One of my goals of interning here in Djibouti is to learn as much as I can about Djiboutians; their domestic issues, politics, way of life, and views on the world. As an intern in the Public Diplomacy section, of the U.S. Embassy, I have more opportunities than other Foreign Service sections to engage with the public. These opportunities are still only as often as deemed necessary by the Embassy’s mission. I know it is my responsibility to seek opportunities to engage with the Djiboutian public.
When I arrived in Djibouti, I asked my home stay family, my boss, and some other Foreign Service Officers where I could volunteer. I received mixed responses. It seems there are very little locations for me to give my time. The orphanage seemed to be the most common location and yet, everyone I asked seemed a little uneasy with sending me there. The few that have volunteered have stopped because it became too emotionally disturbing.
Djibouti’s poverty rate vacillates between 50-60%. According to the World Bank, about half of Djiboutians live below the extreme poverty line. It would not surprise you with the number of children that comes up to your car begging for something to eat at every stoplight. It is quite heartbreaking. We try to give them Cliff bars, but there are only so many Cliff bars I can buy on my meager budget.
One of the U.S. Embassy’s goals is to support Djibouti’s government in increasing education and its economy. Basic economics suggest an increase in education and economy will increase the job market and therefore, decrease those living in poverty. One my PD roles is to monitor English Language and educational programs, I was ecstatic to do my first visit to a local school. Our objective is to make sure the school has electricity in each room so the number of laptops, Ipads, and projectors we provide will be used. (Although I am living in Djibouti, it does not quite mean I am living “in Djibouti”. Most expats in Djibouti live near their embassies, which is in the nicest part of the country. One of the local hires told me, “You live in the South Hamptons of Djibouti.”) You could say I am (was) ready to see the real Djibouti.
Come to find out, I was not ready for what I encountered. My security vehicle took me out to the slums of Djibouti. We pulled up onto this dark, sewer and trash-infested street. I walk into a room the size of two desks, where an older man is sitting with his laptop, and one man sitting on the bench lining one side of the room. After a couple of minutes, I am surprised to find this tiny room is the schoolmaster’s office. A few young men take us to the school. We begin walking. It looks as though most little kids are running around with their parents watching. It looks more like tight-living quarters than a school. I ask, “How far away is the school?” One of the teachers responded, “This is the school, Madame.” The classrooms are shoved between walls of other’s houses to conserve space and construction materials.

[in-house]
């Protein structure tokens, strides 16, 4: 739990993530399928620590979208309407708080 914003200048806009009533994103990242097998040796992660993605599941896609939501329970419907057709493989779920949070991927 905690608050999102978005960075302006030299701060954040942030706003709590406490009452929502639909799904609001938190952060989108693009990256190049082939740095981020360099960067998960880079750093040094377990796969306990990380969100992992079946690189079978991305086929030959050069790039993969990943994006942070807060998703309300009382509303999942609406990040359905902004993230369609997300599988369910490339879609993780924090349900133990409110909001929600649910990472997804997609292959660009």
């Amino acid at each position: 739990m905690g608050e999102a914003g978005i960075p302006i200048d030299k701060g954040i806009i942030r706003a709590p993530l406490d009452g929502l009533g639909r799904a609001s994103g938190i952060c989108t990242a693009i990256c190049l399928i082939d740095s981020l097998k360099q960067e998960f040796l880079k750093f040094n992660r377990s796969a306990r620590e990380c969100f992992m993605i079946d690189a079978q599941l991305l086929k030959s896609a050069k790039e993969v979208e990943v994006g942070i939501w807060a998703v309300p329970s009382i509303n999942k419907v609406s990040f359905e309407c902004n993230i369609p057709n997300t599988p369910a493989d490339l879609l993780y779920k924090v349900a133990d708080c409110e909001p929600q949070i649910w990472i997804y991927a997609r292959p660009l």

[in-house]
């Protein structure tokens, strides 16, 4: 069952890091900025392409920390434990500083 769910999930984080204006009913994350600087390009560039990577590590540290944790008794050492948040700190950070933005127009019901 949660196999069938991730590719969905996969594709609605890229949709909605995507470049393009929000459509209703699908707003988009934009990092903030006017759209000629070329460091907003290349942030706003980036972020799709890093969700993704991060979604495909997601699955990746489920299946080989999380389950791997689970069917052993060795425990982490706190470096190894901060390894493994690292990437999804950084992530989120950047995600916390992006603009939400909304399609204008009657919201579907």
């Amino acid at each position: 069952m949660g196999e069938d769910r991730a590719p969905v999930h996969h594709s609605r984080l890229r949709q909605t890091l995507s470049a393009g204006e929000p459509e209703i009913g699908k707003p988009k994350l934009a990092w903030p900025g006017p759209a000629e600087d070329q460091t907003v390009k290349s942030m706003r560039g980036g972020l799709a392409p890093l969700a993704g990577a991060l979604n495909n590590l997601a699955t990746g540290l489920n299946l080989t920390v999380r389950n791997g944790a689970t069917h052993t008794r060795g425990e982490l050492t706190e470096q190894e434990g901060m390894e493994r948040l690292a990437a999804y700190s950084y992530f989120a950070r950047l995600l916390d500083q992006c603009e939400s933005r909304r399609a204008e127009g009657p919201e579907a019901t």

We enter the teacher’s office. It is two tables with dusty books on them. No computer, no paper, no printer, no writing utensils. We check to see if there is electricity and move on. We continue to a classroom where some students are learning. The cardboard built room has one white board and pieces of wood positioned upright where children can sit. No books, no paper, no pens, no laptops. We check for electricity. I continue onto four other identical classrooms.
I conclude that besides a white board, these teachers have nothing to teach with. These teachers are taking their evenings out to volunteer to teach English and they have nothing to teach with. I suddenly start asking a bazillion questions. Why don’t they have paper? Does their electricity work? Can we put more plug-ins in these classrooms? If we found you small white boards for the children to write on, would those be sufficient? It dawned on me, these questions have been asked and the Embassy is doing its best to find resources for this school.
I cannot quite articulate the emotions that filled me. I had this odd taste in my mouth; the feeling you get when you gargled with salt water, but simultaneously ate a bit of chocolate. I felt entitled standing there with my dress, shoes, and bag while my security man waited for me at the front office. I was aghast at these students’ capabilities to learn. I had a nice room filled with globes, maps, photos, and a full library. I had folders, I had recess, and I had a lunchroom- where I knew I would have lunch every day. In some odd cosmic deja vu, I felt obligated. I felt obligated to do something- whatever it is. In some fashion, it is my fault for being there, intruding on their space, in their politics, in their way of life, in their humanity by expecting each of them to learn English and conform to my western way of life. Why is English going to lead them to a perfect life? I continue to grapple with these issues every day.
However, it was an experience that led me to believe in hope and faith. Even though these teachers and children may not know where their next meal will come from, they are spending their evenings in school trying to learn English. They are trying to make themselves better in hopes they will not live a life below the poverty line. One day they hope to literally rise above it and create a bountiful future for Djibouti. At that moment, I knew coming to Djibouti would never be a regretful decision. I am experiencing something greater than myself. And that is the sweetest experience I could have a taste of as an Iowan, an American, and as a human.